Fig. 1
figure 1

Gut microbiome composition. The composition of the gut ecosystem is unique to an individual while its functionality is maintained across the population. Pie charts represent the percentage of species (on the left) and microbial metabolic pathways (on the right) present in <1% of the population (dark blue), between 1% and 25% (light blue), between 25% and 50% (turquoise), between 50% and 75% (brown), and more than 75% (yellow)

Microbial metabolic pathways were widely shared between individuals, compared to their taxonomical composition. Indeed, multiple known species (up to 465, and 29 on average) identified from the WMGS data, plus a large number of unclassified species, contributed to the abundance of each microbial metabolic pathway (Supplementary Data 1). As a consequence, pathway prevalence within our sample strongly correlated with the number of species in which it could be detected (Spearman’s ρ = 0.34; P = 9.4 × 10−9), i.e., pathways present in the largest number of species were also those with highest prevalence (and vice versa). When comparing pairs of unrelated individuals, we observed that, on average, they shared 82% of the pathways but only 43% of the species (paired Wilcoxon’s test P < 2 × 10−16, Supplementary Fig. 2, see the “Methods” section).

Microbiome and faecal metabolic content are strongly linked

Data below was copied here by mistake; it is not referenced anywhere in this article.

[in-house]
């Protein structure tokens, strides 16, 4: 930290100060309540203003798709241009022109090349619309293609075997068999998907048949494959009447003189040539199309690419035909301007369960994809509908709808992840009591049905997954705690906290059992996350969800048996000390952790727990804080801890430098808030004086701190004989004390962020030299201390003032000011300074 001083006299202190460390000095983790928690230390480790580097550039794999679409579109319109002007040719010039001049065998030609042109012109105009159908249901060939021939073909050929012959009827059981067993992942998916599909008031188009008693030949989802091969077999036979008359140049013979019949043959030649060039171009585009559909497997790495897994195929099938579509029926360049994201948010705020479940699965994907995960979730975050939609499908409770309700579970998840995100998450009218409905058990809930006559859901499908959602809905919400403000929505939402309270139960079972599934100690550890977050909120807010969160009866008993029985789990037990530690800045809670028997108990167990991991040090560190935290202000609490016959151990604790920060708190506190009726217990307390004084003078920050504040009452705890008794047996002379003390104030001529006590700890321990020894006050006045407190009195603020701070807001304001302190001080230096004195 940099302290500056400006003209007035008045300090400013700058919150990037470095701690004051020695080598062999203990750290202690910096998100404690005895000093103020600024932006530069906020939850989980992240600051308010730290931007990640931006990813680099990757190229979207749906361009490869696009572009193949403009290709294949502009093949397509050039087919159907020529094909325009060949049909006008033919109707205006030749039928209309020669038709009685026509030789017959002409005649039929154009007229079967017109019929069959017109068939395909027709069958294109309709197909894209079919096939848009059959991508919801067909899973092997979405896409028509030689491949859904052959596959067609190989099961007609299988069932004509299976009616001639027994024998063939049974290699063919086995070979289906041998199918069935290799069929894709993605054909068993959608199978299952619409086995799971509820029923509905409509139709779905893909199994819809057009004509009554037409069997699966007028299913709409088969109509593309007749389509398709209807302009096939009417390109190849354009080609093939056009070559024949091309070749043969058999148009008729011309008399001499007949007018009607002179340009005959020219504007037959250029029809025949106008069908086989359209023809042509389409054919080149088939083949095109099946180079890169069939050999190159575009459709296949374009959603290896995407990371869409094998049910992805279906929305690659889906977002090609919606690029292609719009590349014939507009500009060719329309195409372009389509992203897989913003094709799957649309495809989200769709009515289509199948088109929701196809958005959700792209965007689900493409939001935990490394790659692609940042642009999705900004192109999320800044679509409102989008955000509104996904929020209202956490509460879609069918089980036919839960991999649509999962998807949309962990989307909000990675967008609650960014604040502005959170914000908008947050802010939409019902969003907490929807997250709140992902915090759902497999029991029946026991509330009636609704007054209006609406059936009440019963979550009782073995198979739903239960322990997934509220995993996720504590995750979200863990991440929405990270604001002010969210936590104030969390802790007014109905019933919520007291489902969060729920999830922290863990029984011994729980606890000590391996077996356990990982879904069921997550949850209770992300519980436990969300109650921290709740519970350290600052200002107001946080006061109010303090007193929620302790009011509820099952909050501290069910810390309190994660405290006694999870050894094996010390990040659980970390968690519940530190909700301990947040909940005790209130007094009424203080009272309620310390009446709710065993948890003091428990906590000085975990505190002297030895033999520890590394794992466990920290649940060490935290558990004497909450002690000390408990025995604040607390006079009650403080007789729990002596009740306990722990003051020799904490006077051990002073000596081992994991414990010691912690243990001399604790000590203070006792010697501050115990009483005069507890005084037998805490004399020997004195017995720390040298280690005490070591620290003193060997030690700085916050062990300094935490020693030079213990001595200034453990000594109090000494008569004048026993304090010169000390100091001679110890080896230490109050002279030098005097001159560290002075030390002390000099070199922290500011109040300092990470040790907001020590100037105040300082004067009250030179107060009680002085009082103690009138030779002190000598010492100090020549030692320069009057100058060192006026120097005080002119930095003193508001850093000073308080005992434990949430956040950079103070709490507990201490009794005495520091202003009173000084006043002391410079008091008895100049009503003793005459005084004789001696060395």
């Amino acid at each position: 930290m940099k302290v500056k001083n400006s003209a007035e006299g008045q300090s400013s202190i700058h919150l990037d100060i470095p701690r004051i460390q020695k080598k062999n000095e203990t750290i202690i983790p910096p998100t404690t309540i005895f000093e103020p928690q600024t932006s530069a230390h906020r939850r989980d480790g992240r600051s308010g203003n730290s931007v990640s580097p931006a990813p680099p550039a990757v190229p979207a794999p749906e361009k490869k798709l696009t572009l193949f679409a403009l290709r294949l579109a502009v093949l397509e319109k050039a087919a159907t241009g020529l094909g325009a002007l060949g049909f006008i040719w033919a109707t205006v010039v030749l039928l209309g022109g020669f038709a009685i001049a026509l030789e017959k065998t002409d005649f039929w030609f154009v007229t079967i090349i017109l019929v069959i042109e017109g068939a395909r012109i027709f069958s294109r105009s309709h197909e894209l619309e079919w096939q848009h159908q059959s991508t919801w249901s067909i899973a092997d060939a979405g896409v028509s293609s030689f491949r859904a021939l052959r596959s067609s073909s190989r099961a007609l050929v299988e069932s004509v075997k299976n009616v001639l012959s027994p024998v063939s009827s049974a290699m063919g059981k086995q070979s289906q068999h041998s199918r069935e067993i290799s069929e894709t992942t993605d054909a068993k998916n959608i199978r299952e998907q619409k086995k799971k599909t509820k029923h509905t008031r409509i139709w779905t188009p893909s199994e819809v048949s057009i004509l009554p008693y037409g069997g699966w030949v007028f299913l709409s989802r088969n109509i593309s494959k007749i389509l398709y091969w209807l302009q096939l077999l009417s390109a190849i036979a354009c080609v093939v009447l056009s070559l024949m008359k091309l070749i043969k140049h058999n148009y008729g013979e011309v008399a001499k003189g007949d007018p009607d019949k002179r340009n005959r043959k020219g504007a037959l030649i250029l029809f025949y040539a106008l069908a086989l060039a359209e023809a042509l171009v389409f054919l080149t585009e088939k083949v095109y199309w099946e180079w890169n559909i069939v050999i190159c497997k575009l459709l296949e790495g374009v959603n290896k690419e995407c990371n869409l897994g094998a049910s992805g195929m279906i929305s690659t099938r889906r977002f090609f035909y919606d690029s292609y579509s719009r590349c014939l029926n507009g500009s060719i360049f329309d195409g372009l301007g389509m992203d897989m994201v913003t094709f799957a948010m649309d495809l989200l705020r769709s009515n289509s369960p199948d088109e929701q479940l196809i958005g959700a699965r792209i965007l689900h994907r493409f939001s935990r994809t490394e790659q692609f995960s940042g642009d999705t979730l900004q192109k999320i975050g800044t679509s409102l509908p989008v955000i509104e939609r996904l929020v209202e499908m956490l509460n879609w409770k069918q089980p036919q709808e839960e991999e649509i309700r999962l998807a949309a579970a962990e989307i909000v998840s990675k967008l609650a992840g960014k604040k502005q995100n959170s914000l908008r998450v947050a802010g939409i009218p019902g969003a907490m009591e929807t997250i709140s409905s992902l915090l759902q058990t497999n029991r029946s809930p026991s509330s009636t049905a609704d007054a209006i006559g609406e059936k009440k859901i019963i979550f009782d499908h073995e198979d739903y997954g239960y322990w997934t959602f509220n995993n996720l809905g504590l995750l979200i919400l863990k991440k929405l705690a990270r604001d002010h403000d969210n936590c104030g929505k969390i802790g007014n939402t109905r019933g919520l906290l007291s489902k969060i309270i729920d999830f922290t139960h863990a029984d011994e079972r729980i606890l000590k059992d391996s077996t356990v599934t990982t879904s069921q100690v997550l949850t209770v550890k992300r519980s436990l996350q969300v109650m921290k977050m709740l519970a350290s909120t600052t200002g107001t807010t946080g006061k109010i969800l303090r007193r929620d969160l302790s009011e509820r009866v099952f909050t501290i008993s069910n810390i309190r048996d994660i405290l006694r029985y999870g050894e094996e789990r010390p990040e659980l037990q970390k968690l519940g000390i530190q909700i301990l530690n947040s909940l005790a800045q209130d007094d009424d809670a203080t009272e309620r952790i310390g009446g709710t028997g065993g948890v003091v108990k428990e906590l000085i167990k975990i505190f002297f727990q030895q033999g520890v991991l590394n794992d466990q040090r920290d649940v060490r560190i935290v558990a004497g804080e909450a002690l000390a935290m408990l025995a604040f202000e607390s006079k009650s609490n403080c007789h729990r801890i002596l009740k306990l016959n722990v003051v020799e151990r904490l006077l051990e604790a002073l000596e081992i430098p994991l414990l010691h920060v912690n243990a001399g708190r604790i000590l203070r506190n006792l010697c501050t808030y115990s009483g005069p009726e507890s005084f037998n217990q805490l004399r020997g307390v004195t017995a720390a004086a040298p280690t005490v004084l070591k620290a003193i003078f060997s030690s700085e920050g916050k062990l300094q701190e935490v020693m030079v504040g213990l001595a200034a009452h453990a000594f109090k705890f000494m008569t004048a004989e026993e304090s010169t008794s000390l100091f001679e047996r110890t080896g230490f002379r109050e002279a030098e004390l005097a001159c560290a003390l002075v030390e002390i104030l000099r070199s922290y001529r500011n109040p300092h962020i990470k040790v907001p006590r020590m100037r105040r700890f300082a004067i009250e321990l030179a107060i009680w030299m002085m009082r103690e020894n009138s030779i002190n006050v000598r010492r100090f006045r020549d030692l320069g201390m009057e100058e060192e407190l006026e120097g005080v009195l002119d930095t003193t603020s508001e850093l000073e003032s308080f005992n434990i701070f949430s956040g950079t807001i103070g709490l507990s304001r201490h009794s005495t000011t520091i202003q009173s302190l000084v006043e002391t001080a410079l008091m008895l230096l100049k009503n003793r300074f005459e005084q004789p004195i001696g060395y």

Faecal metabolomics and WMGS data were available for 479 individuals, and generated on the same faecal samples. 713 annotated metabolites were measured in more than 50 individuals and tested for association with the gut microbiome at both taxonomic and functional levels using PopPAnTe12, which uses a variance component framework and the matrix of the expected kinship between each pair of individuals to model the resemblance between family members. Sex and age at sample collection were included as covariates (see the “Methods” section, Fig. 2). As expected, both the composition of the gut microbiome and its metabolic function were widely associated with the faecal metabolic content. At a 5% false discovery rate (FDR) we found 16,133 associations with microbial metabolic pathways and 2493 associations with microbial species (Supplementary Data 2 and 3). In particular, 99.7% of the metabolic pathways were significantly associated with 95% of the faecal metabolites, while 90% of the species were associated with 82% of the faecal metabolites (see the “Methods” section; Fig. 2). We observed 48% and 51% positive associations with microbial metabolic pathways and species, respectively. On average, each metabolite level was associated with 4 species and 24 pathways. In addition, 145 (20%) metabolites were associated to a single species, while only 50 of them (7%) were associated to a single pathway. Five microbial species played a major metabolic role and were independently associated with 10% of the faecal metabolites (Supplementary Fig. 3): unclassified Subdoligranulum spp. (149 metabolites), Akkermansia muciniphila (106 metabolites), Roseburia inulinivorans (105 metabolites), Methanobrevibacter smithii (96 metabolites), and Roseburia intestinalis (92 metabolites). In contrast, the top-five microbial metabolic pathways were associated with more than 53% of the faecal metabolites, with the pathways of l-rhamnose degradation I, Kdo transfer to lipid IVA III (Chlamydia), CDP diacylglycerol biosynthesis I and II and NAD biosynthesis I from aspartate associating with 226, 218, 215, 215, and 206 faecal metabolites, respectively.